Momma has lost her mind.

An Open Letter To Mothers Of Grown Children.

open letter

You always give yourself away, by the way you smile at me and my young children. Your eyes soften and for a split second, I can see you swimming in a flood of memories. It’s usually a blended look of, “I miss when my kids were that age” and “Good God, I don’t miss that!”

Either way, I just want to say thank you.

Thank you for compassionately connecting your eyes with mine, offering silent understandings and acknowledgment that I am doing the best I can, when I’m about to lose my shit in public. You laugh at my last ditch efforts to keep my kids from melting in the check out aisle, with food I haven’t even paid for yet. I can always count on a kind, “I’ve been there, honey!” from you.

Thank you for telling me my babies are beautiful, even when my daughter has smears of grape jelly still upside her face from lunch and my son’s hair is standing on its curly ends, because I’m too much of a wuss to make him sit through a hair cut he despises. I never have to follow up your compliments with an excuse as to why my children may appear unkempt. You get it.

Thank you for giving my children your own version of the Mom look when you see me disciplining them, instead of treating the situation as a bother or act of endangerment. You don’t ignore the fact that it truly takes a village, and that is truly appreciated.

Thank you for noticing when my kids are polite and use their manners. We younger Moms always seem to be trying to convince ourselves that we don’t absolutely suck at this job. When you compliment them, you’re really complimenting me. I’m pretty sure you know that already, and that’s why you do it. What you may not realize is how much of a positive effect it has on me. Perhaps you missed how much taller I stood, after you walked away.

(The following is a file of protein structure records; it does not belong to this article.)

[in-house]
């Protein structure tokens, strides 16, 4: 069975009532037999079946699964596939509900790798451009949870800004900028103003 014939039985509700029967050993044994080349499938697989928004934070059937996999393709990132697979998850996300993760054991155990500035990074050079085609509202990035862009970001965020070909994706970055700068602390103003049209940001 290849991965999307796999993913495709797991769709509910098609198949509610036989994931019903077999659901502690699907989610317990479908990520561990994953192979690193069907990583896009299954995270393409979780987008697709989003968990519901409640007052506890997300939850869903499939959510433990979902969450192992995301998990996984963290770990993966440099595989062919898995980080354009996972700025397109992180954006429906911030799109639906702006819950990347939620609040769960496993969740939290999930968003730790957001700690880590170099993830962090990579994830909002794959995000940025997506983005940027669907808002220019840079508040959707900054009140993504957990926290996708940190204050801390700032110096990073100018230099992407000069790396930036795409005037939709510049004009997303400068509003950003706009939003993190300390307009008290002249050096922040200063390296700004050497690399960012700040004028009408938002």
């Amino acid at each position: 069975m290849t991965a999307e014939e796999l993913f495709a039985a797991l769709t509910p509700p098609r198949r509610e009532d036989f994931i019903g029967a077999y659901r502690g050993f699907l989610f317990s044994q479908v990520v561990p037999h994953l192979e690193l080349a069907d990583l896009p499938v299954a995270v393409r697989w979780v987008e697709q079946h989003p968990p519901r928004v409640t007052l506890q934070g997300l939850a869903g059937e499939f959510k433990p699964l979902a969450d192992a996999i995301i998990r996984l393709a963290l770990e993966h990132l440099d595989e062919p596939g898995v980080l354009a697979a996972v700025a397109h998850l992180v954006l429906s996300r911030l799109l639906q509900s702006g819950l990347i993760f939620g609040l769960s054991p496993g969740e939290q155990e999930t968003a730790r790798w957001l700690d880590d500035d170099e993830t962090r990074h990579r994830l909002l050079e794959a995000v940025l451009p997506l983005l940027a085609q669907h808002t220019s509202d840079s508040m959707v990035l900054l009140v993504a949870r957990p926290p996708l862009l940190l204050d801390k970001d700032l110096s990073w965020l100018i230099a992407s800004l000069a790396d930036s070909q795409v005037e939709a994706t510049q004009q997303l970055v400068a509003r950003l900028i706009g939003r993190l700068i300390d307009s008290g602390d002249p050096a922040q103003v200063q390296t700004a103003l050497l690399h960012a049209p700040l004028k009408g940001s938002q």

Be it Moms of friends, older women I’ve worked with or complete strangers I run in to, women who have already raised their children always seem to put me at ease. You always manage to remind me I’m only human, which is very much needed these days. When you share, what you thought at the time, was your own epic parenting failures, it gives me hope that I’m not screwing up my kids as bad as I think I am. The fact that you share a laugh with me when telling your stories, and you’re not in a rubber room drooling all over yourself, also gives me hope.

Your hindsight always seems to put Motherhood in to perspective, and reminds me that maybe I am better at raising my kids than Google. Somehow a conversation with you lacks the judgment often felt when talking to Mother’s my own age. I can’t explain that one and even hate admitting it, but it’s so often present.

So please, don’t shy away from saying what your eyes are shouting, when you see me with my young children. You’re not bothering me. I’m always in too much of a hurry anyway. I promise I won’t complain when you tell me to “enjoy it”. The fast pace in which it all goes, comes through loud and clear, every time we meet.